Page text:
Vedanti and Max Sound vs. Google

Vedanti Systems Limited (VSL) and Max Sound Coporation filed a lawsuit against Google recently. Ordinarily, I wouldn’t care about corporate legal battles. However, this one interests me because it’s multimedia-related. I’m curious to know how coding technology patents might hold up in a real court case.

Here’s the most entertaining complaint in the lawsuit:

Despite Google’s well-publicized Code of Conduct — “Don’t be Evil” — which it explains is “about doing the right thing,” “following the law,” and “acting honorably,” Google, in fact, has an established pattern of conduct which is the exact opposite of its claimed piety.

I wonder if this is the first known case in which Google has been sued over its long-obsoleted “Don’t be evil” mantra?

Researching The Plaintiffs

I think I made a mistake by assuming this lawsuit might have merit. My first order of business was to see what the plaintiff organizations have produced. I have a strong feeling that these might be run of the mill patent trolls.

VSL currently has a blank web page. Further, the Wayback Machine only has pages reaching back to 2011. The earliest page lists these claims against a plain black background (I’ve highlighted some of the more boisterous claims and the passages that make it appear that Vedanti doesn’t actually produce anything but is strictly an IP organization):

The inventions key :
The patent and software reduced any data content, without compressing, up to a 97% total reduction of the data which also produces a lossless result. This physics based invention is often called the Holy Grail.

Vedanti Systems Intellectual Property
Our strategic IP portfolio is granted in all of the world’s largest technology development and use countries. A major value indemnification of our licensee products is the early date of invention filing and subsequent Issue. Vedanti IP has an intrinsic 20 year patent protection and valuation in royalties and licensing. The original data transmission art has no prior art against it.

Vedanti Systems invented among other firsts, The Slice and Partitioning of Macroblocks within a RGB Tri level region in a frame to select or not, the pixel.

Vedanti Systems invention is used in nearly every wireless chipset and handset in the world

Our original pixel selection system revolutionized wireless handset communications. An example of this system “Slice” and “Macroblock Partitioning” is used throughout Satellite channel expansion, Wireless partitioning, Telecom – Video Conferencing, Surveillance Cameras, and 2010 developing Media applications.

Vedanti Systems is a Semiconductor based software, applications, and IP Continuations Intellectual Property company.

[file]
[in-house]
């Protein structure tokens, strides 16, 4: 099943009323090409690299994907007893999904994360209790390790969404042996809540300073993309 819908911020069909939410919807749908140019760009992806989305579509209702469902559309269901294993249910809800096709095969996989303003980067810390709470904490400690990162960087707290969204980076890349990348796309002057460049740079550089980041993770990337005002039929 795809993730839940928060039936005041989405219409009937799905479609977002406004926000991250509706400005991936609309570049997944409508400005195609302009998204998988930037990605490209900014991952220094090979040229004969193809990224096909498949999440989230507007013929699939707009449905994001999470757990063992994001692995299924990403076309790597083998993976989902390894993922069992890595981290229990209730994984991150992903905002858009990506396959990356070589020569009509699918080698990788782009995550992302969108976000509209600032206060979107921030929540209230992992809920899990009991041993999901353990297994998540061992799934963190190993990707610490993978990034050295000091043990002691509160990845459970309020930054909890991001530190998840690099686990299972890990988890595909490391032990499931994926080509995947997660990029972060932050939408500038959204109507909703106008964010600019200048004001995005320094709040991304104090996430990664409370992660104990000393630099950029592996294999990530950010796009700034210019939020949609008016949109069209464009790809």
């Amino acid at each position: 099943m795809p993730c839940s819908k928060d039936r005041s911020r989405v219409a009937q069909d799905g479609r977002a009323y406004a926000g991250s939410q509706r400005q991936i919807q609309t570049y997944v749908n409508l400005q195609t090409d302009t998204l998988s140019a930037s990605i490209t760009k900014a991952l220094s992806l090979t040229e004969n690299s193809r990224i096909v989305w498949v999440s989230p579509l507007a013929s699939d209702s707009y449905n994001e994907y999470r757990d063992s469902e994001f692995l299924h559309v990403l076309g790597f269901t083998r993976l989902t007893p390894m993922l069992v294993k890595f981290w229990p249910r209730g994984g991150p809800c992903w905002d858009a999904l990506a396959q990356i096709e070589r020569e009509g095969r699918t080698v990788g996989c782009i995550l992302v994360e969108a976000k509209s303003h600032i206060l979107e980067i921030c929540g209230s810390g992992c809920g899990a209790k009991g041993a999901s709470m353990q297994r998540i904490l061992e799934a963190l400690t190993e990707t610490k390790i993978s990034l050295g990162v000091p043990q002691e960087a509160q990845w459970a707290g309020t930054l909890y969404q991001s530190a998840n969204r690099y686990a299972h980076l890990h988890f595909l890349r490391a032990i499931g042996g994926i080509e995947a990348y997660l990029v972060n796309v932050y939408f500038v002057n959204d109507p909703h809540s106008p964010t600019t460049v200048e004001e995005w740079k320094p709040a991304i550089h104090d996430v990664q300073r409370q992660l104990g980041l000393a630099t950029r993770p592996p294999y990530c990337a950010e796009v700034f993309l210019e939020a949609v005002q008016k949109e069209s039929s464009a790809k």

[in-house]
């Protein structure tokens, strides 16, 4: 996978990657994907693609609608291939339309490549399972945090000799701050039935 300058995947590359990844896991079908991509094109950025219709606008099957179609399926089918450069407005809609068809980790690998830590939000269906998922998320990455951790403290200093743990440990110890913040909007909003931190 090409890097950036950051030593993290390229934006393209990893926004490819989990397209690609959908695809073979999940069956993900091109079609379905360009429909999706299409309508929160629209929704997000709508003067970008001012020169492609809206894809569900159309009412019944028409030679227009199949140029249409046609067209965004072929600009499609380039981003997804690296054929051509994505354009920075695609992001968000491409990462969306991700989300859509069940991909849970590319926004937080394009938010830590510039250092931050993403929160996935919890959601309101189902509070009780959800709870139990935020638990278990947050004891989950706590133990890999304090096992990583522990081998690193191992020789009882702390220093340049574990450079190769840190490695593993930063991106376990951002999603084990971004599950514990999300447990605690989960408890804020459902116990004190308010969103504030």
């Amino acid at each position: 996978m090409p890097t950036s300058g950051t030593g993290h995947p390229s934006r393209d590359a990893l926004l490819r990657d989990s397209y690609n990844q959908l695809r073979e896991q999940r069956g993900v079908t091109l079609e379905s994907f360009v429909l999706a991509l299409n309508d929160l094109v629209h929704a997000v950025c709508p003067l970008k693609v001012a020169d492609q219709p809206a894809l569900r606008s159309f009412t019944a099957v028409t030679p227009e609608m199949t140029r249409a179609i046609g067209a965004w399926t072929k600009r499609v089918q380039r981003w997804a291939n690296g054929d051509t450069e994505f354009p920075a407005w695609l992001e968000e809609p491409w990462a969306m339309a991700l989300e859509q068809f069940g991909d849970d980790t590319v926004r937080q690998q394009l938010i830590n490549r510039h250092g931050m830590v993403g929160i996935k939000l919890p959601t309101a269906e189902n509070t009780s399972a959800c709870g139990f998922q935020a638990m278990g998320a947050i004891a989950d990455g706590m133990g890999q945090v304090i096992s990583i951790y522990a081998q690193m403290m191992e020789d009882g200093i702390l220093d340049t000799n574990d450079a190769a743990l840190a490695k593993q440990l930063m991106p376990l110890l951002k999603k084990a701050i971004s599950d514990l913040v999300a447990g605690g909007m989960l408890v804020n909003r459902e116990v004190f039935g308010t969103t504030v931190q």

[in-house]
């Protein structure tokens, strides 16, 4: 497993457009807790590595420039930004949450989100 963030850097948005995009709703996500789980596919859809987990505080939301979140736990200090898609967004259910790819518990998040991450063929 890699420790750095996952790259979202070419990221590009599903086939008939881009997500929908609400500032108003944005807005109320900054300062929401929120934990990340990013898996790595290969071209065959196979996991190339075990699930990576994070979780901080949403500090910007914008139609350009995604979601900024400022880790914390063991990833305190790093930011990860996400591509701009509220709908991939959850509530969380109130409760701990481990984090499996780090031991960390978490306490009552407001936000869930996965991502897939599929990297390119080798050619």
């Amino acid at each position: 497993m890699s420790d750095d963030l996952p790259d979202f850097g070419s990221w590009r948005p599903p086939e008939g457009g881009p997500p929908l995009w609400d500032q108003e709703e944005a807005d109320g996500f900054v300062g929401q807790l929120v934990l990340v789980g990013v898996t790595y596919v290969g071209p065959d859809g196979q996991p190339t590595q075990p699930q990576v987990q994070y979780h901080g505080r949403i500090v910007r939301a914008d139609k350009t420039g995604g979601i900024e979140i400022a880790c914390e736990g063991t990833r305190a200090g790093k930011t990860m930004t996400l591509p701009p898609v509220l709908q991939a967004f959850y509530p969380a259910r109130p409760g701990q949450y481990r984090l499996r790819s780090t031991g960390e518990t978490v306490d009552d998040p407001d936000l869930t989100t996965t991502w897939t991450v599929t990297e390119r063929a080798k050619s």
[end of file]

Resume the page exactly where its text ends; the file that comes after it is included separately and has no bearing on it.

Let’s move onto the other plaintiff, Max Sound. They have a significantly more substantive website. They also have an Android app named Spins HD Audio, which appears to be little more than a music player based on the screenshots.

Max Sound also has a stock ticker symbol: MAXD. Something clicked into place when I looked up their ticker symbol: While worth only a few pennies, it was worth a few more pennies after this lawsuit was announced, which might be one of the motivations behind the lawsuit.

Here’s a trick I learned when I was looking for a new tech job last year: When I first look at a company’s website and am trying to figure out what they really do, I head straight to their jobs/careers page. A lot of corporate websites have way too much blathering corporatese that can be tough to cut through. But when I see what mix of talent and specific skills they are hoping to hire, that gives me a much better portrait of what the company does.

The reason I bring this up is because this tech company doesn’t seem to have jobs/careers page.

The Lawsuit
The core complaint centers around Patent 7974339: Optimized data transmission system and method. It was filed in July 2004 (or possibly as early as January 2002), issued in July 2011, and assigned (purchased?) by Vedanti in May 2012. The lawsuit alleges that nearly everything Google has ever produced (or, more accurately, purchased) leverages the patented technology.

The patent itself has 5 drawings. If you’ve ever seen a multimedia codec patent, or any whitepaper on a multimedia codec, you’ve seen these graphs before. E.g., “Raw pixels come in here -> some analysis happens here -> more analysis happens over here -> entropy coding -> final bitstream”. The text of a patent document isn’t meant to be particularly useful. I’ve tried to understand this stuff before and it never goes well. Skimming the text, I just see a blur of the words data, transmission, pixel, and matrix.